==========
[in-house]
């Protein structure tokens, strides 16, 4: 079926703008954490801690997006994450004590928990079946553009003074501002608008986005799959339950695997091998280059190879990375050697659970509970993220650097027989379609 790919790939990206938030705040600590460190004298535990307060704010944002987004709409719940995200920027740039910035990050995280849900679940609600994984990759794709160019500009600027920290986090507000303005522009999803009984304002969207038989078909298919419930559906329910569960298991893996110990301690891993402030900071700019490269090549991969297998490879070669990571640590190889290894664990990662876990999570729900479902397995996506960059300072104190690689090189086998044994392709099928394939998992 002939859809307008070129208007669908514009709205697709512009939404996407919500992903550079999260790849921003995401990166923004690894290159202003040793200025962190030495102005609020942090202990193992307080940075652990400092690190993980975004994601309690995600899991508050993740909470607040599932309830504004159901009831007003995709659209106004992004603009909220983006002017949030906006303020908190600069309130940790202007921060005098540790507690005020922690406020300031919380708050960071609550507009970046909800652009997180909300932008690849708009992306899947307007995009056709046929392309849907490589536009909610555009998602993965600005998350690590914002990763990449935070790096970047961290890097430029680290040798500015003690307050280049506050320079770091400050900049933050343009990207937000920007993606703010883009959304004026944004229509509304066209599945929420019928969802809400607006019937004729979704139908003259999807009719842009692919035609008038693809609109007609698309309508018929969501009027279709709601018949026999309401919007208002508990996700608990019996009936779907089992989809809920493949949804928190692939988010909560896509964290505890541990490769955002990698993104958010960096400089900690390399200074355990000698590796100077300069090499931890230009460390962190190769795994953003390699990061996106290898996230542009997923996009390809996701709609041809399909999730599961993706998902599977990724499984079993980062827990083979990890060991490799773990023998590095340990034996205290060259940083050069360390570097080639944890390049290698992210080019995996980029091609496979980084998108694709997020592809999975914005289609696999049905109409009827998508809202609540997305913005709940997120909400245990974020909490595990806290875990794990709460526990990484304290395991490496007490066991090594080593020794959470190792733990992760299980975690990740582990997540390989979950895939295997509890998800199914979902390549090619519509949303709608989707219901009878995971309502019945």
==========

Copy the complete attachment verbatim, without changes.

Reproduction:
[in-house]
């Protein structure tokens, strides 16, 4: 079926703008954490801690997006994450004590928990079946553009003074501002608008986005799959339950695997091998280059190879990375050697659970509970993220650097027989379609 790919790939990206938030705040600590460190004298535990307060704010944002987004709409719940995200920027740039910035990050995280849900679940609600994984990759794709160019500009600027920290986090507000303005522009999803009984304002969207038989078909298919419930559906329910569960298991893996110990301690891993402030900071700019490269090549991969297998490879070669990571640590190889290894664990990662876990999570729900479902397995996506960059300072104190690689090189086998044994392709099928394939998992 002939859809307008070129208007669908514009709205697709512009939404996407919500992903550079999260790849921003995401990166923004690894290159202003040793200025962190030495102005609020942090202990193992307080940075652990400092690190993980975004994601309690995600899991508050993740909470607040599932309830504004159901009831007003995709659209106004992004603009909220983006002017949030906006303020908190600069309130940790202007921060005098540790507690005020922690406020300031919380708050960071609550507009970046909800652009997180909300932008690849708009992306899947307007995009056709046929392309849907490589536009909610555009998602993965600005998350690590914002990763990449935070790096970047961290890097430029680290040798500015003690307050280049506050320079770091400050900049933050343009990207937000920007993606703010883009959304004026944004229509509304066209599945929420019928969802809400607006019937004729979704139908003259999807009719842009692919035609008038693809609109007609698309309508018929969501009027279709709601018949026999309401919007208002508990996700608990019996009936779907089992989809809920493949949804928190692939988010909560896509964290505890541990490769955002990698993104958010960096400089900690390399200074355990000698590796100077300069090499931890230009460390962190190769795994953003390699990061996106290898996230542009997923996009390809996701709609041809399909999730599961993706998902599977990724499984079993980062827990083979990890060991490799773990023998590095340990034996205290060259940083050069360390570097080639944890390049290698992210080019995996980029091609496979980084998108694709997020592809999975914005289609696999049905109409009827998508809202609540997305913005709940997120909400245990974020909490595990806290875990794990709460526990990484304290395991490496007490066991090594080593020794959470190792733990992760299980975690990740582990997540390989979950895939295997509890998800199914979902390549090619519509949303709608989707219901009878995971309502019945």